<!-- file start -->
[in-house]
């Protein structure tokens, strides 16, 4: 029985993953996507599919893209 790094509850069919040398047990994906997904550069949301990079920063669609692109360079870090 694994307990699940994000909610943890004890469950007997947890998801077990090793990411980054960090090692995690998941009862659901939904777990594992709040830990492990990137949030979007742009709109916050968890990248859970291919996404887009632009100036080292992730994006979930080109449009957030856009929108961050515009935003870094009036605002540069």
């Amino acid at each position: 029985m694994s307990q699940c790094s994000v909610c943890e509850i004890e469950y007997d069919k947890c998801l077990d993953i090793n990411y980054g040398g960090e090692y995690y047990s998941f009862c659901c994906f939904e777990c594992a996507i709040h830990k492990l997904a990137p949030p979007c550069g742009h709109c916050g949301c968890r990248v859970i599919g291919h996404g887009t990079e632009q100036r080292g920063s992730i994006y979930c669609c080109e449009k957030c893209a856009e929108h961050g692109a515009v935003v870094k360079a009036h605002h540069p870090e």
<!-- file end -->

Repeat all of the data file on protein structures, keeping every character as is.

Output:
[in-house]
């Protein structure tokens, strides 16, 4: 029985993953996507599919893209 790094509850069919040398047990994906997904550069949301990079920063669609692109360079870090 694994307990699940994000909610943890004890469950007997947890998801077990090793990411980054960090090692995690998941009862659901939904777990594992709040830990492990990137949030979007742009709109916050968890990248859970291919996404887009632009100036080292992730994006979930080109449009957030856009929108961050515009935003870094009036605002540069």
């Amino acid at each position: 029985m694994s307990q699940c790094s994000v909610c943890e509850i004890e469950y007997d069919k947890c998801l077990d993953i090793n990411y980054g040398g960090e090692y995690y047990s998941f009862c659901c994906f939904e777990c594992a996507i709040h830990k492990l997904a990137p949030p979007c550069g742009h709109c916050g949301c968890r990248v859970i599919g291919h996404g887009t990079e632009q100036r080292g920063s992730i994006y979930c669609c080109e449009k957030c893209a856009e929108h961050g692109a515009v935003v870094k360079a009036h605002h540069p870090e």